PITTSBURGH — Joking or not, Alabama basketball coach Avery Johnson wanted to make a point.
During practice on Wednesday and leading up to the game on Thursday, Johnson wanted to make sure his team wasn’t satisfied with just making the NCAA Tournament.
“I said with all the hoopla that’s going on with our team, if you guys are not ready to advance, just tell me now and I’ll fly home commercial,” Johnson said Friday night. “If you’re ready to advance, then let’s go to work. They’re not just happy to be here. They really want to give it their best shot.”
Alabama basketball gave it their best shot and then some. Virginia Tech came out scorching, making 7-of-9 three pointers, but Alabama kept the game close at the half. The Hokies made just two threes in the second half.
Johnson called the win a “sign of growth” as Alabama basketball stood in and took Virginia Tech’s best punch, and never flinched in an 86-83 victory in the second round of the NCAA Tournament. It was the program’s first tournament win since 2006.
The win sets up a date between Alabama and No. 1 Villanova on Saturday. Tipoff has been set for 12:10 p.m. ET/11:10 a.m. CT on CBS.
It was Alabama’s two star freshmen who did the heavy lifting offensively. Collin Sexton and John Petty combined for 45 points, 6 rebounds and 9 assists. The Crimson Tide also got an emotional lift from the return of forward Donta Hall (10 points) as well as a combined 16 points off the bench from Avery Johnson Jr. and freshman Galin Smith.
Petty spent the past few days hearing about his struggles shooting the ball away from Coleman Coliseum.
Petty had seemingly turned things around in the second half against Kentucky in the SEC Tournament, but most of his made shots came with the game out of reach so it wasn’t clear how he’d perform in this type of pressure situation.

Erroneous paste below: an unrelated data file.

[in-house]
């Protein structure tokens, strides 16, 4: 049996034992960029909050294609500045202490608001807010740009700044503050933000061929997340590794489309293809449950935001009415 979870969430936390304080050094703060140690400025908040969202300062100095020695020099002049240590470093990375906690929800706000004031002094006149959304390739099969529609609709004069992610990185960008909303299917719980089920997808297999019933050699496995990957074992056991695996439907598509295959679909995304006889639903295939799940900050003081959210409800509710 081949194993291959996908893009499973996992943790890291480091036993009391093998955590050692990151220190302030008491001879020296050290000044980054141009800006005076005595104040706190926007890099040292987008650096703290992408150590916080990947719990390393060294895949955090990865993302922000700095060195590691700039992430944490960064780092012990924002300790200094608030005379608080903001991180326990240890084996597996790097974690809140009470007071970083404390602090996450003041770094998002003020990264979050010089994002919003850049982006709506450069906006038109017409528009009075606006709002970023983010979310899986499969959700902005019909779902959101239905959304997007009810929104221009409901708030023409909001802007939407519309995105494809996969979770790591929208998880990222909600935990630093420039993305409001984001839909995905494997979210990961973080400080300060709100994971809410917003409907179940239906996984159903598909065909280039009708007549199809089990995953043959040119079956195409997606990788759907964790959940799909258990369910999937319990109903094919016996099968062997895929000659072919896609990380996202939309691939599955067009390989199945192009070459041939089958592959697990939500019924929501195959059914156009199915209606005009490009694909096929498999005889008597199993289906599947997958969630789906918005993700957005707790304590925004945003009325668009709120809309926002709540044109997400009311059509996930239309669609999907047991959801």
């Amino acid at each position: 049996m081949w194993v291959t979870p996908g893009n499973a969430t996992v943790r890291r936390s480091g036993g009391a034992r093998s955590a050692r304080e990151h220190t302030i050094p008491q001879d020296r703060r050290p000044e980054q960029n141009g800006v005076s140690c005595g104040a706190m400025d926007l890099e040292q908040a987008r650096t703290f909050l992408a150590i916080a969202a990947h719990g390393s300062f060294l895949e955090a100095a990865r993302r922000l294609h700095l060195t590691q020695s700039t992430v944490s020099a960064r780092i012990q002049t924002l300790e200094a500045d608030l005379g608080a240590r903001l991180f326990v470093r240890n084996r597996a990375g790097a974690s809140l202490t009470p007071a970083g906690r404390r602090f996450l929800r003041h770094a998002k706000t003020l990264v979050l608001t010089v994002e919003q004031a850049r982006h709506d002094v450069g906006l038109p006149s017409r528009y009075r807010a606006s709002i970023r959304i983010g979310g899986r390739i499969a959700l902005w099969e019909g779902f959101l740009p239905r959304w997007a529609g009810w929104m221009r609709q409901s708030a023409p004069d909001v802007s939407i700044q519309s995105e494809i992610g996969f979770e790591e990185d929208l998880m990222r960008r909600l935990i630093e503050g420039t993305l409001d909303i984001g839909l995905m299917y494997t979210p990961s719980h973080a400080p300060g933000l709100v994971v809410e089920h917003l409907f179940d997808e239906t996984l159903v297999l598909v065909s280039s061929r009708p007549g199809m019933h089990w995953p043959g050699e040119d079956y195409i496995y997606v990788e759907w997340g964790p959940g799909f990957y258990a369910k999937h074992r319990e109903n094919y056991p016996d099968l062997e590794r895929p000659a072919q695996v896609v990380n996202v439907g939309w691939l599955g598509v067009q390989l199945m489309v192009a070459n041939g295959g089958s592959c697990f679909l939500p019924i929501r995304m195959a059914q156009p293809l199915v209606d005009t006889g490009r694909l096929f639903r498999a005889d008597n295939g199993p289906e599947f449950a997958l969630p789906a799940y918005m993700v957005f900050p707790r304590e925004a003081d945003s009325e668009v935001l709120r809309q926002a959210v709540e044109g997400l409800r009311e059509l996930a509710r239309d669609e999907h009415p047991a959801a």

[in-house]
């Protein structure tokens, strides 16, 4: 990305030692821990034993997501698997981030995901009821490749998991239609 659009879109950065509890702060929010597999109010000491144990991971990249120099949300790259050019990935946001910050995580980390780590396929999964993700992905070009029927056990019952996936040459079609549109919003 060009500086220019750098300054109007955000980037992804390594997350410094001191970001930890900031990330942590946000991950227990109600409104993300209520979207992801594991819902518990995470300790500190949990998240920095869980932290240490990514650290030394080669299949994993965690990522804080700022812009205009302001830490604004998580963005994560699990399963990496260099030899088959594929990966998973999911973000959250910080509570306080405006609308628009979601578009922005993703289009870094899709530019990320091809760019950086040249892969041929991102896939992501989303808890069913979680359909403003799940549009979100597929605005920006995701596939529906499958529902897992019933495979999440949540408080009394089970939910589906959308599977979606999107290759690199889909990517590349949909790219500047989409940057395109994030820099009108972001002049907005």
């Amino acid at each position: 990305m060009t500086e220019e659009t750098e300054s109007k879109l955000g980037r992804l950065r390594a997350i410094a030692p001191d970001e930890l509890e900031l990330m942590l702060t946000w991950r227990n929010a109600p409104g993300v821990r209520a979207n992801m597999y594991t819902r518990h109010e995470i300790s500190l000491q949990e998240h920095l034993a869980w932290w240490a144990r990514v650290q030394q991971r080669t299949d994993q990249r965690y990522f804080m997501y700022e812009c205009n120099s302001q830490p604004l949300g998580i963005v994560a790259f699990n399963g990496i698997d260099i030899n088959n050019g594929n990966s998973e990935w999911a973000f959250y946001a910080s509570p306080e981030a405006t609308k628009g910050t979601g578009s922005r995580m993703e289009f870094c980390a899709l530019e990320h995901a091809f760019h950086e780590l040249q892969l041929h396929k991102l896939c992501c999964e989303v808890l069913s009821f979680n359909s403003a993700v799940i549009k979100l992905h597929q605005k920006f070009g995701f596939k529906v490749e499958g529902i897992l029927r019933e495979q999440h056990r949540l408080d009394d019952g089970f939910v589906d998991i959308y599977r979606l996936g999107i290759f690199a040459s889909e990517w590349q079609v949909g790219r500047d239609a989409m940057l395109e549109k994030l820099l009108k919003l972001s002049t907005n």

For at least one night, Petty put the talk of his poor shooting on the road to rest, making 6 three pointers and scoring 20 points. It was Petty who kept Alabama basketball within striking distance in the first half with timely threes to halt any hint of a Virginia Tech run.
Petty saw this performance coming based on his preparation leading up to the game. He put up 100 or more threes after every practice.
“When I hit the first one in the corner, it felt good, but I kind of thought it was off,” Petty said. “But when I hit the second one from Dazon (Ingram), that’s when I knew it was probably game time.”
Sexton dealt with foul trouble in the opening half, and had just 3 points in the first 20 minutes. He found his groove in the second half, scoring 22 of his 25 points.
Sexton carved up Virginia Tech’s defense, slicing through the lane for tough layups and drawing fouls. Sexton scored Alabama’s last 9 points on the night.
“We say it all the time whether it’s Popovich, Saban, it doesn’t matter. When you get in a 9-1-1 situation on the floor, you don’t have time to call a cute play with three or five seconds,” Johnson said. “Players have to make plays. You recruit them so that if they’re in a situation where they need to solve a problem, solve the problem and don’t look at the coach.
“Fortunately, Petty solved some problems for us tonight. Collin solved some problems. … That really is a testament not to coaching ability, but to players making plays in adverse situations.”
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